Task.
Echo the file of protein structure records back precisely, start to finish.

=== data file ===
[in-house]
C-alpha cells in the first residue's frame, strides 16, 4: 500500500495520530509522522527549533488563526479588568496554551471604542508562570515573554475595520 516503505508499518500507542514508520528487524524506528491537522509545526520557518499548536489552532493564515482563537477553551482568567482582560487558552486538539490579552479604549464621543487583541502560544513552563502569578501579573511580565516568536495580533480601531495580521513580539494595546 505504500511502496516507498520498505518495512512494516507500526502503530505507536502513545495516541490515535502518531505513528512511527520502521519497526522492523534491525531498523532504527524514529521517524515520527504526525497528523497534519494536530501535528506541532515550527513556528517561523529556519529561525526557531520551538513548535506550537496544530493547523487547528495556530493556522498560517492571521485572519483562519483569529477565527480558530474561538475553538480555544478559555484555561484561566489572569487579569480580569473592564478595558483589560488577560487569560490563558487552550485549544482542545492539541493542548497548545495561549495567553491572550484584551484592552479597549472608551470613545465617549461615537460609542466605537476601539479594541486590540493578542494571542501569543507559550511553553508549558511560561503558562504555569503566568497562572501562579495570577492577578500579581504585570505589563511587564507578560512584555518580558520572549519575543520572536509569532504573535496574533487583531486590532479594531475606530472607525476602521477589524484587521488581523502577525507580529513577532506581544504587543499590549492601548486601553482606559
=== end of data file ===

[in-house]
C-alpha cells in the first residue's frame, strides 16, 4: 500500500495520530509522522527549533488563526479588568496554551471604542508562570515573554475595520 516503505508499518500507542514508520528487524524506528491537522509545526520557518499548536489552532493564515482563537477553551482568567482582560487558552486538539490579552479604549464621543487583541502560544513552563502569578501579573511580565516568536495580533480601531495580521513580539494595546 505504500511502496516507498520498505518495512512494516507500526502503530505507536502513545495516541490515535502518531505513528512511527520502521519497526522492523534491525531498523532504527524514529521517524515520527504526525497528523497534519494536530501535528506541532515550527513556528517561523529556519529561525526557531520551538513548535506550537496544530493547523487547528495556530493556522498560517492571521485572519483562519483569529477565527480558530474561538475553538480555544478559555484555561484561566489572569487579569480580569473592564478595558483589560488577560487569560490563558487552550485549544482542545492539541493542548497548545495561549495567553491572550484584551484592552479597549472608551470613545465617549461615537460609542466605537476601539479594541486590540493578542494571542501569543507559550511553553508549558511560561503558562504555569503566568497562572501562579495570577492577578500579581504585570505589563511587564507578560512584555518580558520572549519575543520572536509569532504573535496574533487583531486590532479594531475606530472607525476602521477589524484587521488581523502577525507580529513577532506581544504587543499590549492601548486601553482606559